As mentioned, onions are thought to produce many health benefits. Onions are a good source of chromium, the mineral component in glucose tolerance factor, a molecule that helps cells respond to insulin. Diabetic clinical studies have shown that the chromium produced by onions can decrease fasting blood glucose levels, improve glucose tolerance, lower insulin levels and decrease total cholesterol and triglyceride levels, as well as increase good HDL-cholesterol levels.

One cup of raw onion contains over 20% of the daily value for chromium. Since chromium levels are depleted by the consumption of refined sugars, white flour products and the lack of exercise, marginal chromium deficiency is common in the United States.

A case-control study from Southern European populations suggests that making onions and garlic a staple in your diet may greatly lower your risk of several common cancers. Eating onions two or more times per week is associated with a significantly reduced risk of developing colon cancer. As well, the regular consumption of onions has been shown to lower high cholesterol levels and high blood pressure, both of which help prevent atherosclerosis and diabetic heart disease, and reduce the risk of heart attack or stroke.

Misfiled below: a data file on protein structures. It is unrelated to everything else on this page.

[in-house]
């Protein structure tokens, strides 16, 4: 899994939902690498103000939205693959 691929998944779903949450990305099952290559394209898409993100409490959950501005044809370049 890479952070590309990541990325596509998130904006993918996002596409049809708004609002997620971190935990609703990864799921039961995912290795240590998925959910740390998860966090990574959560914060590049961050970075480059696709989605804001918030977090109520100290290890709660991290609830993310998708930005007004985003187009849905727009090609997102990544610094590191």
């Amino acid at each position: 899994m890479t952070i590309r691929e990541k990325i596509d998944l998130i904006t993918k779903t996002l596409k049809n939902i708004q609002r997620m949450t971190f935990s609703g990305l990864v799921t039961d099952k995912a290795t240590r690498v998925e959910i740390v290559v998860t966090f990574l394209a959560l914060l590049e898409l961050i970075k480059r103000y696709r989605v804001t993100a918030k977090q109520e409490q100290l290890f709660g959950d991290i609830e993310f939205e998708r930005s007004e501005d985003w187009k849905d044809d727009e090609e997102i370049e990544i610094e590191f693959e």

Onions may also help maintain healthy bones. A newly identified compound in onions, gamma-L-glutamyl-trans-S-1-propenyl-cysteine sulphoxide (GPCS) inhibits the activity of osteoclasts (the cells that break down bones). This may be especially beneficial for women who are at increased risk for osteoporosis as they go through menopause.